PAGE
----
Bisphosphonates (also called diphosphonates) are a class of drugs that prevent the loss of bone mass, used to treat osteoporosis and similar diseases. They are called bisphosphonates because they have two phosphonate (PO3) groups and are similar in structure to pyrophosphate. Evidence shows that they reduce the risk of osteoporotic fracture in those who have had previous fractures however do not reduce fracture risk in those with osteoporosis who have not previously had a fracture. Bone undergoes constant turnover and is kept in balance (homeostasis) by osteoblasts creating bone and osteoclasts destroying bone. Bisphosphonates inhibit the digestion of bone by encouraging osteoclasts to undergo apoptosis, or cell death, thereby slowing bone loss. The uses of bisphosphonates include the prevention and treatment of osteoporosis, osteitis deformans ("Paget's disease of bone"), bone metastasis (with or without hypercalcaemia), multiple myeloma, primary hyperparathyroidism, osteogenesis imperfecta, and other conditions that feature bone fragility.
Hypothalamic-pituitary hormones refer to a class of hormones that are produced by the hypothalamus and pituitary gland. Although the organs in which they are produced are relatively small, the effects of these hormones cascade throughout the body. It is possible for the function of these hormones to be altered by physical activity.
An antithyroid agent is a hormone antagonist acting upon thyroid hormones. The main antithyroid drugs are carbimazole (in the UK), methimazole (in the US), and propylthiouracil/PTU. A less common antithyrioid agent is potassium perchlorate.
Androgen, also called androgenic hormone or testoid, is the generic term for any natural or synthetic compound, usually a steroid hormone, that stimulates or controls the development and maintenance of male characteristics in vertebrates by binding to androgen receptors. This includes the activity of the accessory male sex organs and development of male secondary sex characteristics. Androgens were first discovered in 1936. Androgens are also the original anabolic steroids and the precursor of all estrogens, the female sex hormones. The primary and most well-known androgen is testosterone, other less important androgen are dihydrotestosterone and androstenedione.
Oral contraceptives are medications taken by mouth for the purpose of birth control. Two types of female oral contraceptive pill are widely available: * The combined oral contraceptive pill contains oestrogen and a progestogen, and is taken once per day. * The progestogen-only pill contains only progestogen, and is also taken once per day.
In women, progesterone levels are relatively low during the preovulatory phase of the menstrual cycle, rise after ovulation, and are elevated during the luteal phase, as shown in diagram below. Progesterone levels tend to be < 2 ng/ml prior to ovulation, and > 5 ng/ml after ovulation. Ifpregnancy occurs, human chorionic gonadotropin is released maintaining the corpus leuteum allowing it to maintain levels of progesterone. At around 12 weeks the placenta begins to produce progesterone in place of the corpus leuteum, this process is named the luteal-placental shift. After the luteal-placental shift progesterone levels start to rise further and may reach 100-200 ng/ml at term. Whether a decrease in progesterone levels is critical for the initiation of labor has been argued and may be species-specific. After delivery of the placenta and during lactation, progesterone levels are very low. Related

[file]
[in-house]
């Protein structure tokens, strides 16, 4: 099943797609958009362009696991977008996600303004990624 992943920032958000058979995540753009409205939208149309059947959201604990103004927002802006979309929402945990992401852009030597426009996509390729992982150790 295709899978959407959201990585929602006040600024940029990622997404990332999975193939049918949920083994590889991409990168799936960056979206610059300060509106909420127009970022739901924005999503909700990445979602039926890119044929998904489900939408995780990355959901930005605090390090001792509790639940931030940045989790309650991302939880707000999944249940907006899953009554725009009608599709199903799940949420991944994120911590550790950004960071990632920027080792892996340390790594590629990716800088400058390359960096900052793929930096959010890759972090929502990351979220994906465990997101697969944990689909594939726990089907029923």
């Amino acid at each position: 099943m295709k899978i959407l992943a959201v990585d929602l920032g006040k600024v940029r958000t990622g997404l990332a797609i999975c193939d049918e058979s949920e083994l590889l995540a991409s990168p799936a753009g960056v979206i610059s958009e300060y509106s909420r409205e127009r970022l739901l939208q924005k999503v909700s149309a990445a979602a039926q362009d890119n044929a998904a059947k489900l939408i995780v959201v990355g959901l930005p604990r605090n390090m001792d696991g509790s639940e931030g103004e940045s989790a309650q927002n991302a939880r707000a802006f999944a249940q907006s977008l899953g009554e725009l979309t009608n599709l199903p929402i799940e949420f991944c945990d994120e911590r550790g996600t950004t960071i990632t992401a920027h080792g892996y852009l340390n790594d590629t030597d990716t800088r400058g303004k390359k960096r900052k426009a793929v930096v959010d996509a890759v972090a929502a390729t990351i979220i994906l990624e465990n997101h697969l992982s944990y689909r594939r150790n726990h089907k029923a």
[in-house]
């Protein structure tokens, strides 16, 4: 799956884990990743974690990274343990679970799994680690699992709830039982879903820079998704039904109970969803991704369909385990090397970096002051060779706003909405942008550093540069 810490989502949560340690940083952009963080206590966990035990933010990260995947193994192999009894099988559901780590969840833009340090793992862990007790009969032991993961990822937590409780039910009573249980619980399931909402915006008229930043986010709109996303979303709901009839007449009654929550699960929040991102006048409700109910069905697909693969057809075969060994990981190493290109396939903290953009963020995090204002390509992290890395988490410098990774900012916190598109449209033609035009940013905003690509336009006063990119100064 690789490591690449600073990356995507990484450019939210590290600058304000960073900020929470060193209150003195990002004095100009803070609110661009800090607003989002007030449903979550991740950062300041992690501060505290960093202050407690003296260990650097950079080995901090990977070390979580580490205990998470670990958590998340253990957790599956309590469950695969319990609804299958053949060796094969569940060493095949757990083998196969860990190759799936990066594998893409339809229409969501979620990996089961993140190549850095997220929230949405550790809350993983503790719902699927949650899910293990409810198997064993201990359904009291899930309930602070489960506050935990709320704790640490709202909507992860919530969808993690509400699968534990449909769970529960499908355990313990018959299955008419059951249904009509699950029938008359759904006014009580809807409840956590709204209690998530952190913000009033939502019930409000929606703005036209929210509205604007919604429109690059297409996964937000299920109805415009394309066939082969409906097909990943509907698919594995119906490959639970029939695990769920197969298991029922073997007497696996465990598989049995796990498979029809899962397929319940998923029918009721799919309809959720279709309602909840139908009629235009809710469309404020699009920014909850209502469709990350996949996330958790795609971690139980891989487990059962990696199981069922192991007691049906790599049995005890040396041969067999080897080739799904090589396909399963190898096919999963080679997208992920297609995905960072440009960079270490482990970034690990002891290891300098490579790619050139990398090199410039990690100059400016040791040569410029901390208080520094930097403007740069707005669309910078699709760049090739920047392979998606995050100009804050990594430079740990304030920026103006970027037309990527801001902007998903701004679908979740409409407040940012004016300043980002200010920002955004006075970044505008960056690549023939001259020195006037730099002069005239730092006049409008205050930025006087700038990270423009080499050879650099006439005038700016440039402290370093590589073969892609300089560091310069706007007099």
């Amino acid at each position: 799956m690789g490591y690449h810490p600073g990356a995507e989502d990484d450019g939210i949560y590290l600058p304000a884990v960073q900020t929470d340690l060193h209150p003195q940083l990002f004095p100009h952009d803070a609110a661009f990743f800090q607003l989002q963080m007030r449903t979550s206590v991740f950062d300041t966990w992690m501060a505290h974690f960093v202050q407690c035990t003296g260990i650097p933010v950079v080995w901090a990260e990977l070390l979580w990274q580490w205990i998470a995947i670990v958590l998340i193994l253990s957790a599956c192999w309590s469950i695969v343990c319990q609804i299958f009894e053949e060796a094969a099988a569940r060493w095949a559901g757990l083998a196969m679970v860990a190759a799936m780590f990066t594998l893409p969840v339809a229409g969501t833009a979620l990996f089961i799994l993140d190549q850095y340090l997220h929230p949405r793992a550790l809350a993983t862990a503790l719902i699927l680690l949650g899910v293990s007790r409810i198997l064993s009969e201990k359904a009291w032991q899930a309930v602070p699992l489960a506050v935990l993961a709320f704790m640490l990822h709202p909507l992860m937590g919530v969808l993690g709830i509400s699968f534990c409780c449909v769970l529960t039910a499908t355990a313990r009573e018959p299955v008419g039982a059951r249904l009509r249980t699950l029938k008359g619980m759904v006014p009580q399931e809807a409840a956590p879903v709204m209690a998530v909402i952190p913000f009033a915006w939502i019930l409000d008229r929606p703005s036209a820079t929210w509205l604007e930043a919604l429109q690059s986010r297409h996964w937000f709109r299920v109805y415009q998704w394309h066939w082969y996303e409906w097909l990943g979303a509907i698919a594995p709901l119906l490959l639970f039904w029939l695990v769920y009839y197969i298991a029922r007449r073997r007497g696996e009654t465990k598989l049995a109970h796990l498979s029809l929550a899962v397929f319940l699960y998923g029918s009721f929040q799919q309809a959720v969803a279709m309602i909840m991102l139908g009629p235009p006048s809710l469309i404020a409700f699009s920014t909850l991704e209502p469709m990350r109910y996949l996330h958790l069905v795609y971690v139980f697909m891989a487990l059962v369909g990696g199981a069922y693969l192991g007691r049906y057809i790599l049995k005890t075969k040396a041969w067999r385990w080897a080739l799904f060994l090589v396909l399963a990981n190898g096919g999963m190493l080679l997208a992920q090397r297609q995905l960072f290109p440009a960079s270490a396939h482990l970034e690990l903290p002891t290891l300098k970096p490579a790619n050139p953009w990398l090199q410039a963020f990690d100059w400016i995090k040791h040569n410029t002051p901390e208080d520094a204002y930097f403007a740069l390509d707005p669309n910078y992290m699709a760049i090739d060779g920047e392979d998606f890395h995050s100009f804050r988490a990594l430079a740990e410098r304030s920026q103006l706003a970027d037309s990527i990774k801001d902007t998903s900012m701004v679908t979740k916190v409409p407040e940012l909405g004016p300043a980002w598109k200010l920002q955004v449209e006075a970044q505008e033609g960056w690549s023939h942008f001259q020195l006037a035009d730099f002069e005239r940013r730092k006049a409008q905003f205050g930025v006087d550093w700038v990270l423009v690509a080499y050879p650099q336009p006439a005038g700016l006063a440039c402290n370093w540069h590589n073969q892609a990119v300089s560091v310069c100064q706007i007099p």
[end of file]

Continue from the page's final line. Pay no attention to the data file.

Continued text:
Estrogens are a group of compounds named for their importance in the estrous cycle of humans and other animals. They are the primary female sex hormones. Natural estrogens are steroid hormones, while some synthetic ones are non-steroidal. Their name comes from the Greek words estrus = sexual desire + gen = to generate. Estrogens are synthesized in all vertebrates as well as some insects. Their presence in both vertebrates and insects suggests that estrogenic sex hormones have an ancient evolutionary history. Estrogens are used as part of some oral contraceptives, in estrogen replacement therapy for postmenopausal women, and in hormone replacement therapy for trans women.
Corticosteroids are a class of steroid hormones that are produced in the adrenal cortex. Corticosteroids are involved in a wide range of physiologic systems such as stress response, immune response and regulation of inflammation, carbohydrate metabolism, protein catabolism, blood electrolyte levels, and behavior. * Glucocorticoids such as cortisol control carbohydrate, fat and protein metabolism and are anti-inflammatory by preventing phospholipid release, decreasing eosinophil action and a number of other mechanisms. * Mineralocorticoids such as aldosterone control electrolyte and water levels, mainly by promoting sodium retention in the kidney.